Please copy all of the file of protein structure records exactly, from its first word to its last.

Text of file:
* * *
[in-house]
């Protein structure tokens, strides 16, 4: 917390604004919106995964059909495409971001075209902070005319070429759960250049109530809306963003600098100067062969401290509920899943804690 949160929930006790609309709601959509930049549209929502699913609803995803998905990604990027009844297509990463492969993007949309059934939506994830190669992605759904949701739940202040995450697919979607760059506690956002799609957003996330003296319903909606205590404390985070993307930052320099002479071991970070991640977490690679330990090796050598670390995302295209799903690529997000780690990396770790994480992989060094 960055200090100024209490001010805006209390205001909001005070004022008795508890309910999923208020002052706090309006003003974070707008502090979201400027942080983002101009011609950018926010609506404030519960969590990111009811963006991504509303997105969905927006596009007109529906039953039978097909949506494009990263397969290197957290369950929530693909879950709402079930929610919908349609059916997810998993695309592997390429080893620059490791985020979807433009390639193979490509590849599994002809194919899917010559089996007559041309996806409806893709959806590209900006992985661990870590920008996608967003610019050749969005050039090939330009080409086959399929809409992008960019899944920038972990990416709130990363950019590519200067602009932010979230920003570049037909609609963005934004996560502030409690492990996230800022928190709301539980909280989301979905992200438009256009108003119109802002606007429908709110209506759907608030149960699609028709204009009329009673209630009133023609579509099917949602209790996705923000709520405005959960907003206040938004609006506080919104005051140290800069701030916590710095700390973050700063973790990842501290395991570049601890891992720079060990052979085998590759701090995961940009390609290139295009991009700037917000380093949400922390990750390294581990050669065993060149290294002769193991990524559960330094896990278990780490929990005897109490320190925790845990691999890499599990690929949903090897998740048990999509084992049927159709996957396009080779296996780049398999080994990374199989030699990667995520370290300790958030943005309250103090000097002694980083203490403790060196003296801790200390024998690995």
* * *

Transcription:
[in-house]
């Protein structure tokens, strides 16, 4: 917390604004919106995964059909495409971001075209902070005319070429759960250049109530809306963003600098100067062969401290509920899943804690 949160929930006790609309709601959509930049549209929502699913609803995803998905990604990027009844297509990463492969993007949309059934939506994830190669992605759904949701739940202040995450697919979607760059506690956002799609957003996330003296319903909606205590404390985070993307930052320099002479071991970070991640977490690679330990090796050598670390995302295209799903690529997000780690990396770790994480992989060094 960055200090100024209490001010805006209390205001909001005070004022008795508890309910999923208020002052706090309006003003974070707008502090979201400027942080983002101009011609950018926010609506404030519960969590990111009811963006991504509303997105969905927006596009007109529906039953039978097909949506494009990263397969290197957290369950929530693909879950709402079930929610919908349609059916997810998993695309592997390429080893620059490791985020979807433009390639193979490509590849599994002809194919899917010559089996007559041309996806409806893709959806590209900006992985661990870590920008996608967003610019050749969005050039090939330009080409086959399929809409992008960019899944920038972990990416709130990363950019590519200067602009932010979230920003570049037909609609963005934004996560502030409690492990996230800022928190709301539980909280989301979905992200438009256009108003119109802002606007429908709110209506759907608030149960699609028709204009009329009673209630009133023609579509099917949602209790996705923000709520405005959960907003206040938004609006506080919104005051140290800069701030916590710095700390973050700063973790990842501290395991570049601890891992720079060990052979085998590759701090995961940009390609290139295009991009700037917000380093949400922390990750390294581990050669065993060149290294002769193991990524559960330094896990278990780490929990005897109490320190925790845990691999890499599990690929949903090897998740048990999509084992049927159709996957396009080779296996780049398999080994990374199989030699990667995520370290300790958030943005309250103090000097002694980083203490403790060196003296801790200390024998690995």